If you or a family member has been diagnosed with Seasonal Affective Disorder or SAD, then you may be wondering how best to treat it and also which may be the most effective form of treatment that applies individually. There are different ways which are available to treat SAD, some include lifestyle changes that are more readily achievable, others require additional assistance whether it be in the form of light therapy or medication.
Treatment by way of light therapy is one of the most effective ways to help with Seasonal Affective Disorder and is recommended by a number of European, British and American medical associations.
Due to the lack of natural sunlight playing a major part in causing SAD, light treatment gives the ability to correct that in a convenient way. If you live in a climate with little to no sunlight for extended periods or work at night then a SAD Light that uses fluorescent bulbs or LED’s can provide simulated sunlight so that your eyes receive enough during the day. SAD Lights work by triggering the production of Serotonin in the brain so that the body can have normal circadian rhythms.
A SAD light treatment can be anywhere from fifteen minutes to three hours depending on the type of unit and bulb to suit any number of individualised treatments and how much time you may have available for a session. Seasonal Affective Disorder lights are available in a number of sizes and bulb types, some of which are very compact and portable so can be used on any travels, at work or just at home. It is advised that any SAD light therapy treatment be done after waking up in the morning and in some cases during the afternoon but never during the evening as it can make you more alert and preventing sleeping.
As with any medical treatment, SAD light therapy can come with side effects which includes headaches, eye strain, irritability, nausea, a ‘wired’ feeling and difficulty in sleeping. Some of these may be attributable to your body getting used to more light on a regular basis but as with any condition, everything should be checked with a medical professional.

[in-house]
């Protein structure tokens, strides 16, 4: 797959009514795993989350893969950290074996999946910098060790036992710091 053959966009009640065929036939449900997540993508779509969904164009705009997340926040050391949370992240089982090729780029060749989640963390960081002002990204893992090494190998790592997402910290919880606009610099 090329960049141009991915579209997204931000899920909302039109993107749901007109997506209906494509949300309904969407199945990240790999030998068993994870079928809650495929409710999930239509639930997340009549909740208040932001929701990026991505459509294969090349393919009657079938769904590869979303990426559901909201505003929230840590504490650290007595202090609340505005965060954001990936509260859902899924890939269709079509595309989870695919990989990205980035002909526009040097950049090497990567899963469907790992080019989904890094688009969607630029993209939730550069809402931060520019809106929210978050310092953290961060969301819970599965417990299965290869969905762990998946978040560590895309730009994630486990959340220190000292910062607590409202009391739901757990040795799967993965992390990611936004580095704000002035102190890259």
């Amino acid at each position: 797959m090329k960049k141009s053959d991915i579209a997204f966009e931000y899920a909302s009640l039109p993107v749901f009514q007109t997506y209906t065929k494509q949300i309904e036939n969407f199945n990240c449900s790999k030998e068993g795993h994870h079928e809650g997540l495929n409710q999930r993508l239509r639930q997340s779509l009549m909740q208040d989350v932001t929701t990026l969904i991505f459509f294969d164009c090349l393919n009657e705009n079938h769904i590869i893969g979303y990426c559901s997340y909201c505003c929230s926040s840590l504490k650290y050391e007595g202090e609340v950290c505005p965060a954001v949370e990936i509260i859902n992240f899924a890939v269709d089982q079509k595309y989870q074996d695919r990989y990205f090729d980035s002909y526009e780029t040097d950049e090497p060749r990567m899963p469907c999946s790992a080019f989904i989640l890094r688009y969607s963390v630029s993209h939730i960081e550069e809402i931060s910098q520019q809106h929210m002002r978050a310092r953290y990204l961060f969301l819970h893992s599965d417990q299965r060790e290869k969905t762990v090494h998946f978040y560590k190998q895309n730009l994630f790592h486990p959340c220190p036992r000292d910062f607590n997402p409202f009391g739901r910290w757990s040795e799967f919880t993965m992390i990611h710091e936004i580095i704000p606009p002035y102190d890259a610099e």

In addition to, or instead of other treatment depending on what advice you have been given after a diagnosis by a medical professional there are changes that you can make which may help alleviate symptoms.
Try to increase the amount of overall natural light you are exposed to if possible by spending time near windows, more time outdoors (even during the winter if sunny), increase exercise, eat less carbohydrates, try and manage any levels of stress, plus try and establish a regular sleeping schedule.
As there is the possibility that a diagnosis of Seasonal Affective Disorder may be linked to another type of depression that could be pre-existing or found at a similar time there may be medicinal, psychological treatment or both that is offered to you. You may find that the above treatments can be used alongside any medication, but a medical professional should establish exactly what can be done on an individual basis.
Always ensure before you undertake treatment of any kind for Seasonal Affective Disorder that you consult with a qualified medical professional to ensure it is safe to do so and medically advised.